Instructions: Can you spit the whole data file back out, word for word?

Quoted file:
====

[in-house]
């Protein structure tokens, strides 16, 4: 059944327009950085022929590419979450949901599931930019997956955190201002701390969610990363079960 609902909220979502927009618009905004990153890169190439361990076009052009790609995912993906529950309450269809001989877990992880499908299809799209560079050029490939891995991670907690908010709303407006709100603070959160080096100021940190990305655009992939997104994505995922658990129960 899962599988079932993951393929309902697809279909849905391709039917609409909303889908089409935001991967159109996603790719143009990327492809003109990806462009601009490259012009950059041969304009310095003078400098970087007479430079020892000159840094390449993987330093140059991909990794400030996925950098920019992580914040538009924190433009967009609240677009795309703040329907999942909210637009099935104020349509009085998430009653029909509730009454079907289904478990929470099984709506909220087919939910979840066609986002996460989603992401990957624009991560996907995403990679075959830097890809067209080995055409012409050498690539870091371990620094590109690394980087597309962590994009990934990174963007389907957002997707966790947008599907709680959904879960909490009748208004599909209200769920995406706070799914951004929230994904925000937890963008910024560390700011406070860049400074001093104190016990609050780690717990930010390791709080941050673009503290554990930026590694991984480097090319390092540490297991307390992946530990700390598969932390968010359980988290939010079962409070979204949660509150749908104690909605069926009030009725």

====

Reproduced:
[in-house]
């Protein structure tokens, strides 16, 4: 059944327009950085022929590419979450949901599931930019997956955190201002701390969610990363079960 609902909220979502927009618009905004990153890169190439361990076009052009790609995912993906529950309450269809001989877990992880499908299809799209560079050029490939891995991670907690908010709303407006709100603070959160080096100021940190990305655009992939997104994505995922658990129960 899962599988079932993951393929309902697809279909849905391709039917609409909303889908089409935001991967159109996603790719143009990327492809003109990806462009601009490259012009950059041969304009310095003078400098970087007479430079020892000159840094390449993987330093140059991909990794400030996925950098920019992580914040538009924190433009967009609240677009795309703040329907999942909210637009099935104020349509009085998430009653029909509730009454079907289904478990929470099984709506909220087919939910979840066609986002996460989603992401990957624009991560996907995403990679075959830097890809067209080995055409012409050498690539870091371990620094590109690394980087597309962590994009990934990174963007389907957002997707966790947008599907709680959904879960909490009748208004599909209200769920995406706070799914951004929230994904925000937890963008910024560390700011406070860049400074001093104190016990609050780690717990930010390791709080941050673009503290554990930026590694991984480097090319390092540490297991307390992946530990700390598969932390968010359980988290939010079962409070979204949660509150749908104690909605069926009030009725």